More than three-quarters of Catholic Democrats support legal abortion, the Pew Research Center revealed this week.
In a series of recent articles and discussions, prominent progressive Catholics have insisted that it is okay for Catholics to vote for a pro-abortion candidate such as Joe Biden because Catholics should not be single-issue voters, and their own opposition to abortion is taken for granted.
It turns out, however, that a full 77 percent of “Democratic and Democratic-leaning Catholic adults say they think abortion should be legal in all or most cases,” Pew noted on September 15.
In other words, rather than begrudgingly accepting the Democrat platform on abortion due to other weighty issues, a significant majority of Catholic Democrats simply agree with the official platform that abortion should be legal.
Conservative groups like CatholicVote have launched campaigns to educate Catholics on the radical pro-abortion platform of the Democrats on the assumption that if Catholics understood what the Democrat Party actually stood for, they would transfer their loyalty to the GOP.
The Catechism of the Catholic Church states: “From the first moment of his existence, a human being must be recognized as having the rights of a person — among which is the inviolable right of every innocent being to life.”
Abortion “is gravely contrary to the moral law,” the Catechism declares, and therefore a person who procures an abortion incurs ex-communication from the Church “by the very commission of the offense.”
Certain progressive bishops have clearly contributed to the moral confusion reigning among Catholic Democrats. Earlier this year, San Diego Bishop Robert W. McElroy made the remarkable claim that the “death toll” from climate change is greater than that of abortion and that neither issue should take precedence over the other.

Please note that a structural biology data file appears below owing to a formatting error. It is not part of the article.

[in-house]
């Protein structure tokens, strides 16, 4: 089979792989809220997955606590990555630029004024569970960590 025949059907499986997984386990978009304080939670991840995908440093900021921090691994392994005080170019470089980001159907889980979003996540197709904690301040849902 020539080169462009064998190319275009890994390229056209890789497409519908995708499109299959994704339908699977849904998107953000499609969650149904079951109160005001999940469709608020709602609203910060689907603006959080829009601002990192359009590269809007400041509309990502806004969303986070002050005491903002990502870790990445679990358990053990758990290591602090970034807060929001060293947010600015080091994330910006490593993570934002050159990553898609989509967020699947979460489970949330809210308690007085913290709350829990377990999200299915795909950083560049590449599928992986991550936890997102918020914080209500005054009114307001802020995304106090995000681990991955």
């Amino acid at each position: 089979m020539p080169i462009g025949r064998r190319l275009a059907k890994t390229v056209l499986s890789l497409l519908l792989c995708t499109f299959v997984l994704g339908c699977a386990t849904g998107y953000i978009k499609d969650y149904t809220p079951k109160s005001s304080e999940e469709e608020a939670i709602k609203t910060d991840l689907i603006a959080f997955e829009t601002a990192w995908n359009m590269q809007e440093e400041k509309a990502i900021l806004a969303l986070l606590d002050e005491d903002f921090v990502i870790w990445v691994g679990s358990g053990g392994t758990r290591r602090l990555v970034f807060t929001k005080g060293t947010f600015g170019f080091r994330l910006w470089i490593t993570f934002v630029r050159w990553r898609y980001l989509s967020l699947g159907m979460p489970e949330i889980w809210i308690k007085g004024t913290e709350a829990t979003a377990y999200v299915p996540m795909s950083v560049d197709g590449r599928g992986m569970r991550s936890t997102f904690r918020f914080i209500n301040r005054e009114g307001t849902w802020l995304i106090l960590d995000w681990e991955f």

Currently, nearly a million abortions are committed each year in the United States, and annually more than 40 million unborn babies worldwide die from abortion, making it the leading cause of death in the world.
Often the killing of human life in the womb is defended “in the name of safeguarding other rights,” the pope told crowds in 2018. “But how can an act that suppresses innocent and helpless life in its beginnings be therapeutic, civil, or even human?”
“I ask you,” the pope continued, “is it right to ‘bump off’ a human life to solve a problem? Is it right to hire a hitman to solve a problem? You cannot, it is not right to ‘bump off’ a human being, no matter how small, to solve a problem.”
“It is like hiring a hitman to solve a problem,” he repeated.
In their letter on the political responsibility of Catholics, Faithful Citizenship, the U.S. bishops indicate that abortion is not just one more policy issue among many, but carries a singular weight because of its gravity.
“The threat of abortion remains our preeminent priority because it directly attacks life itself, because it takes place within the sanctuary of the family, and because of the number of lives destroyed,” the bishops declared.